The Nigerian Army has said that the ongoing clampdown on the media will continue until it is satisfied with its checks on the nation’s newspapers distribution network.
The Director, Defence Information, Maj.Gen. Chris Olukolade, said this on Tuesday while featuring on a programme, entitled Focus Nigeria on the African Independent Television monitored in Lagos.
Though he admitted that the onslaught was at a cost to the media, it would not stop until the military was satisfied that none of the circulating vehicles of the media organisations was not being used to carry arms and ammunition for the insurgents.
He, however, pleaded for understanding, saying the media must consider the military action as one of the sacrifices that should be made for national security.
Olukolade denied media reports that the drivers of the media circulation vehicles were being detained and that newspapers were being confiscated.
But the Nigeria Labour Congress has said that the ongoing harassment of media houses in the guise of searching for dangerous materials was unacceptable under democratic governance.
The President of the NLC, Mr. Abdulwahed Omar, said the “seizure of newspapers, arrest of circulation drivers of several newspaper publishing companies as well as depriving the reading public access to information by operatives of the Nigerian military and other security agencies is absolutely unacceptable and clearly out of place in any democratic society” in an electronic mail on Tuesday.
Omar said that the military lacked the powers to trample on the freedom of the press and other freedoms entrenched in the constitution.
He stressed that the military also lacked the right to limit press freedom as the congress could not find a link between insecurity and a free press in a democratic regime.
He challenged the military to provide evidence of the involvement of the media in the violence and killings in the country.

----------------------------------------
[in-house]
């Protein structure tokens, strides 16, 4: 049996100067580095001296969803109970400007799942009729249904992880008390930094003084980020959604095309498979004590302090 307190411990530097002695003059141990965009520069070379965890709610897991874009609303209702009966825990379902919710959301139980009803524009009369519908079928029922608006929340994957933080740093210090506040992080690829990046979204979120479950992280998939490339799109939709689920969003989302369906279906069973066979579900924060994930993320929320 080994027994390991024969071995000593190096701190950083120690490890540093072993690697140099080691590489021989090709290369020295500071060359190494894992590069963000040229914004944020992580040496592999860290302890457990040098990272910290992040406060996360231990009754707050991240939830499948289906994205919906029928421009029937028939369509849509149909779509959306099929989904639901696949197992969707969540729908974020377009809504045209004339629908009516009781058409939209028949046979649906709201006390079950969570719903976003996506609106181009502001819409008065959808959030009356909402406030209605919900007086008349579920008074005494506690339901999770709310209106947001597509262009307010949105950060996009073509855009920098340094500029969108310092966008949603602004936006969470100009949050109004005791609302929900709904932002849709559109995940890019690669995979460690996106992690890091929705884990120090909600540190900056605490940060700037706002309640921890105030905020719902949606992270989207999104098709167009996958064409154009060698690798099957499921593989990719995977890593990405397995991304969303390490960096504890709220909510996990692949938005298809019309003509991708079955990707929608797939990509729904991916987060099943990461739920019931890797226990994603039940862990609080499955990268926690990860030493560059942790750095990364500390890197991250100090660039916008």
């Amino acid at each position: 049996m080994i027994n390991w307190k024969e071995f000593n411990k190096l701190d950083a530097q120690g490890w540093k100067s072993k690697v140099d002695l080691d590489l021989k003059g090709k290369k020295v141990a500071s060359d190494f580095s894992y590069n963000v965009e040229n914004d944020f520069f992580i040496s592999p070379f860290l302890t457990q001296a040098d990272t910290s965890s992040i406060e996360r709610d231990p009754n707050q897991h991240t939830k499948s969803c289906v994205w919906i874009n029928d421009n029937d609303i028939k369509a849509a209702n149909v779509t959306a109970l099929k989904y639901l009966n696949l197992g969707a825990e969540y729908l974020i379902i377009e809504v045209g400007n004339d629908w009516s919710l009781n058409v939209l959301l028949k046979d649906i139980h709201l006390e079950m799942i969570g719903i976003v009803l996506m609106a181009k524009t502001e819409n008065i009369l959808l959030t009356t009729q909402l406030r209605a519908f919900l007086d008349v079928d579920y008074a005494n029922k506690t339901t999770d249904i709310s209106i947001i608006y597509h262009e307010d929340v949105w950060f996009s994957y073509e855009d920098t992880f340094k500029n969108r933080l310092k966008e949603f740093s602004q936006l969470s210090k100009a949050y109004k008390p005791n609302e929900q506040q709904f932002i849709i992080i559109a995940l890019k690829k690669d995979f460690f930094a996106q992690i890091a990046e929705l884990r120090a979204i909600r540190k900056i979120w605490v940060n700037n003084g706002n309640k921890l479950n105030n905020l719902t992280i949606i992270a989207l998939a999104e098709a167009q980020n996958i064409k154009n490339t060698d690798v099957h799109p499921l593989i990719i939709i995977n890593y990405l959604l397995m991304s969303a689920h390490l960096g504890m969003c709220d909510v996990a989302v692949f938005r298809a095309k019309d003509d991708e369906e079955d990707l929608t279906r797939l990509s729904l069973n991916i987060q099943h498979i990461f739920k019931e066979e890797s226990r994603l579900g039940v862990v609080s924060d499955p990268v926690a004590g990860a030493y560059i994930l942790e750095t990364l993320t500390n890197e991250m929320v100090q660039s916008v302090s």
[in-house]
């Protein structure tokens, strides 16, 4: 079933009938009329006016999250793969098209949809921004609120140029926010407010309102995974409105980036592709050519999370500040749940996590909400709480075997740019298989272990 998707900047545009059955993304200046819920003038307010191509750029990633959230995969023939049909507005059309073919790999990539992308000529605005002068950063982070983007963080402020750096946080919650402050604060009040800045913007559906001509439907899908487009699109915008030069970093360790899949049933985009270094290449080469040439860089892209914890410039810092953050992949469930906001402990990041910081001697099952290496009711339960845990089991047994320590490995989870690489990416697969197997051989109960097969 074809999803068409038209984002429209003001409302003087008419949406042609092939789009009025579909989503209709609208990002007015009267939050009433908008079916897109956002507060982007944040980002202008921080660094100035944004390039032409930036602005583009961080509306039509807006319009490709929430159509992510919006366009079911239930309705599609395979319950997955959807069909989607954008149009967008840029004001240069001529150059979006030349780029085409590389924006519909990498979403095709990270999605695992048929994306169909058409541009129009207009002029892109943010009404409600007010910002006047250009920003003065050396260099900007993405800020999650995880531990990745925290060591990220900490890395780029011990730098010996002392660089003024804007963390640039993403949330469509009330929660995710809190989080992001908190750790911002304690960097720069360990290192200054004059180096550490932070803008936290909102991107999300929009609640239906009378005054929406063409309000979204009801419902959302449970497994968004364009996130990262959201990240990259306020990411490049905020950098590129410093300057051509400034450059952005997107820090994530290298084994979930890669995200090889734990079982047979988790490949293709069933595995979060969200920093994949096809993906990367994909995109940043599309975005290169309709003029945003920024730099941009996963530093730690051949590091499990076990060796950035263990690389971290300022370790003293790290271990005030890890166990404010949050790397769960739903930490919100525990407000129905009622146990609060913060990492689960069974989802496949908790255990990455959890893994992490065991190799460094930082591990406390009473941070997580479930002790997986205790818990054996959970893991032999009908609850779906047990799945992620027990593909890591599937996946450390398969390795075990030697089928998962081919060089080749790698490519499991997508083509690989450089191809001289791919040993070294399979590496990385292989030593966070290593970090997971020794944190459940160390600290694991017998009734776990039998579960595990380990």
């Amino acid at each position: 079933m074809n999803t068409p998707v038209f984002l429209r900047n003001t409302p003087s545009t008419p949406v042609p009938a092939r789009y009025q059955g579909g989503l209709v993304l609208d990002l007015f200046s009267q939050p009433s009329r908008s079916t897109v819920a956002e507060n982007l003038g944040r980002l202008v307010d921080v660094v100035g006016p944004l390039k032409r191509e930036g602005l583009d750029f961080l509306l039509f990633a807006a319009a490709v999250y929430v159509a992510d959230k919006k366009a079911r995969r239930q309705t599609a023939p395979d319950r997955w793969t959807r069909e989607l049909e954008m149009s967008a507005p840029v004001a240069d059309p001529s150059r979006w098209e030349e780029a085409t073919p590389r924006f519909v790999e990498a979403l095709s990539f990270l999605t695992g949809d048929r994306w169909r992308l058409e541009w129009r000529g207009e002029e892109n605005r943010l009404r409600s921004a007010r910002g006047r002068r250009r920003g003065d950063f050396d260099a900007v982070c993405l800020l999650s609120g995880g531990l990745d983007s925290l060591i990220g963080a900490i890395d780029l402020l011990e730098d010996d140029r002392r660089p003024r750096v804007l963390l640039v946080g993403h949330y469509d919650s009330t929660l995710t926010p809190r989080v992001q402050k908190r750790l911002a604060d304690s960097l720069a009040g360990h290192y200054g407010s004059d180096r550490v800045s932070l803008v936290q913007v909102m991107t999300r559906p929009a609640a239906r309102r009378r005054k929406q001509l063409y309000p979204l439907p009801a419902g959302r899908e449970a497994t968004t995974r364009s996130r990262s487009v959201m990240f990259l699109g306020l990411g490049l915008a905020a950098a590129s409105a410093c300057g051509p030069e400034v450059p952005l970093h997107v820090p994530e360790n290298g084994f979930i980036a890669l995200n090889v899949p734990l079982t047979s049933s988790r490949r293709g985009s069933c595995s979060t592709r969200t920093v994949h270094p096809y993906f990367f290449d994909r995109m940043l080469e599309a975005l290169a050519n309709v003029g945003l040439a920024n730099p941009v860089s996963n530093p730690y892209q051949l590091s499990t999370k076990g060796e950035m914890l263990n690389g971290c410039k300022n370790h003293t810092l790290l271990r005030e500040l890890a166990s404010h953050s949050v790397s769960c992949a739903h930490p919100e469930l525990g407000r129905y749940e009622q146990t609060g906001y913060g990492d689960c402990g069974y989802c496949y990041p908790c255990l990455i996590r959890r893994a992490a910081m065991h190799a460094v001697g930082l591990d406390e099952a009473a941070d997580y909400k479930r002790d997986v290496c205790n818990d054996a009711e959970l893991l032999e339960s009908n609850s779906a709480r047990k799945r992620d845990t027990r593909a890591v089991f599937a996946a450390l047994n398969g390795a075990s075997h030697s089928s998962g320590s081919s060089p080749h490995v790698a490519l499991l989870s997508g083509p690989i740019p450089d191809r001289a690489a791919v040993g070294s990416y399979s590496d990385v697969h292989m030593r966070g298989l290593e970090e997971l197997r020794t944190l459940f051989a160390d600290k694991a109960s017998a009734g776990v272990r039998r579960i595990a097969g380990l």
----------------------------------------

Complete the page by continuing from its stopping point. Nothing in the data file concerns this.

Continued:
Omar said that the media remained a critical organ for democratic development, stressing that any move to suppress the media and its operations as shown by the disruption of newspapers circulation would be resisted by the congress.
“The military and all the security agencies ought to know that all fundamental rights are germane to democracy and therefore lack constitutional and legal rights to unilaterally order the circumscription of freedom of the press or any freedom in any form as we cannot find the link between insecurity and a free press in democratic governance.
“There is an urgent need to prove the culpability of the news media in the ongoing violent attacks against people and critical facilities in Nigeria.
“For us, we strongly believe a free press is very critical in the sustenance of democracy and any obstruction to the operations of any critical organ of our democratic process would be resisted as the recent infringements in the circulation of newspapers portend,” he added
Omar challenged the military to go after those threatening the sovereignty of the country whose violent activities had “almost disappointingly overwhelmed those paid to protect lives and property, despite huge budgetary allocations.”
The labour leader said that the foreign media organisations seemed to have access to more information on the activities of the Boko Haram than the nation’s security agents.
“In any case, foreign media organisations seem to have more access to information on these violent groups, especially Boko Haram, than our security agents.
“The military and other security agencies must restrict themselves to the protection of our sovereignty and go after those threatening this country with violent attacks that have almost disappointingly overwhelmed those paid to protect lives and property, despite huge budgetary allocations,” he added
Omar noted that it was impossible for democracy to survive in Nigeria without the media and warned that the era of impunity associated with military dictatorship should not be resurrected under a democratically elected government.